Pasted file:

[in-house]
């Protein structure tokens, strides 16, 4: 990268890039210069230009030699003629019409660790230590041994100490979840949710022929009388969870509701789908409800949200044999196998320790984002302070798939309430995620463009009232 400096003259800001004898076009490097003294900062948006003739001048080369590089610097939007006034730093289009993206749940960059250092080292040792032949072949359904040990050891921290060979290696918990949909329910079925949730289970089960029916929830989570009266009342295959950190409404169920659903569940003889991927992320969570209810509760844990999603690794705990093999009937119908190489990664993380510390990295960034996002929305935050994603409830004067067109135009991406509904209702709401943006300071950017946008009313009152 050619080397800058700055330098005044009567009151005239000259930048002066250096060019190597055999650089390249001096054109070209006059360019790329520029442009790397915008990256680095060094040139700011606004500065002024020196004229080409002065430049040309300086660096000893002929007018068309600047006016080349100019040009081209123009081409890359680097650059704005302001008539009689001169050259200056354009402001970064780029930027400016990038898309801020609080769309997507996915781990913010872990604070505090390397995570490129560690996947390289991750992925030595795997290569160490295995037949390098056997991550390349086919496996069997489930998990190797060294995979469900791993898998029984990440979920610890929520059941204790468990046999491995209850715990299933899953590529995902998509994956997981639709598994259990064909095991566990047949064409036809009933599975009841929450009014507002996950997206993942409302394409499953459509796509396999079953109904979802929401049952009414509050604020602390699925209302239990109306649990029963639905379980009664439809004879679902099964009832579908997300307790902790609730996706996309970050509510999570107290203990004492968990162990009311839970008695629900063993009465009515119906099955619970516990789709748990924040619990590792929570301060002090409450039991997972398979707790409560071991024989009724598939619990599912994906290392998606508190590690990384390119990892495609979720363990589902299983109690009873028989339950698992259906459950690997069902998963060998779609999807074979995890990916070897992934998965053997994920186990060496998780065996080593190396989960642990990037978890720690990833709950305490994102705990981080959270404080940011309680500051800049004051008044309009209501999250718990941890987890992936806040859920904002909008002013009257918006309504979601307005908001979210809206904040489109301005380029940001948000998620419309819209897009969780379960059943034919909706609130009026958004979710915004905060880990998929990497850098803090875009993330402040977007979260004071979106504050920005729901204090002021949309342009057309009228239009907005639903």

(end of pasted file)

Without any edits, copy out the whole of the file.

[in-house]
């Protein structure tokens, strides 16, 4: 990268890039210069230009030699003629019409660790230590041994100490979840949710022929009388969870509701789908409800949200044999196998320790984002302070798939309430995620463009009232 400096003259800001004898076009490097003294900062948006003739001048080369590089610097939007006034730093289009993206749940960059250092080292040792032949072949359904040990050891921290060979290696918990949909329910079925949730289970089960029916929830989570009266009342295959950190409404169920659903569940003889991927992320969570209810509760844990999603690794705990093999009937119908190489990664993380510390990295960034996002929305935050994603409830004067067109135009991406509904209702709401943006300071950017946008009313009152 050619080397800058700055330098005044009567009151005239000259930048002066250096060019190597055999650089390249001096054109070209006059360019790329520029442009790397915008990256680095060094040139700011606004500065002024020196004229080409002065430049040309300086660096000893002929007018068309600047006016080349100019040009081209123009081409890359680097650059704005302001008539009689001169050259200056354009402001970064780029930027400016990038898309801020609080769309997507996915781990913010872990604070505090390397995570490129560690996947390289991750992925030595795997290569160490295995037949390098056997991550390349086919496996069997489930998990190797060294995979469900791993898998029984990440979920610890929520059941204790468990046999491995209850715990299933899953590529995902998509994956997981639709598994259990064909095991566990047949064409036809009933599975009841929450009014507002996950997206993942409302394409499953459509796509396999079953109904979802929401049952009414509050604020602390699925209302239990109306649990029963639905379980009664439809004879679902099964009832579908997300307790902790609730996706996309970050509510999570107290203990004492968990162990009311839970008695629900063993009465009515119906099955619970516990789709748990924040619990590792929570301060002090409450039991997972398979707790409560071991024989009724598939619990599912994906290392998606508190590690990384390119990892495609979720363990589902299983109690009873028989339950698992259906459950690997069902998963060998779609999807074979995890990916070897992934998965053997994920186990060496998780065996080593190396989960642990990037978890720690990833709950305490994102705990981080959270404080940011309680500051800049004051008044309009209501999250718990941890987890992936806040859920904002909008002013009257918006309504979601307005908001979210809206904040489109301005380029940001948000998620419309819209897009969780379960059943034919909706609130009026958004979710915004905060880990998929990497850098803090875009993330402040977007979260004071979106504050920005729901204090002021949309342009057309009228239009907005639903």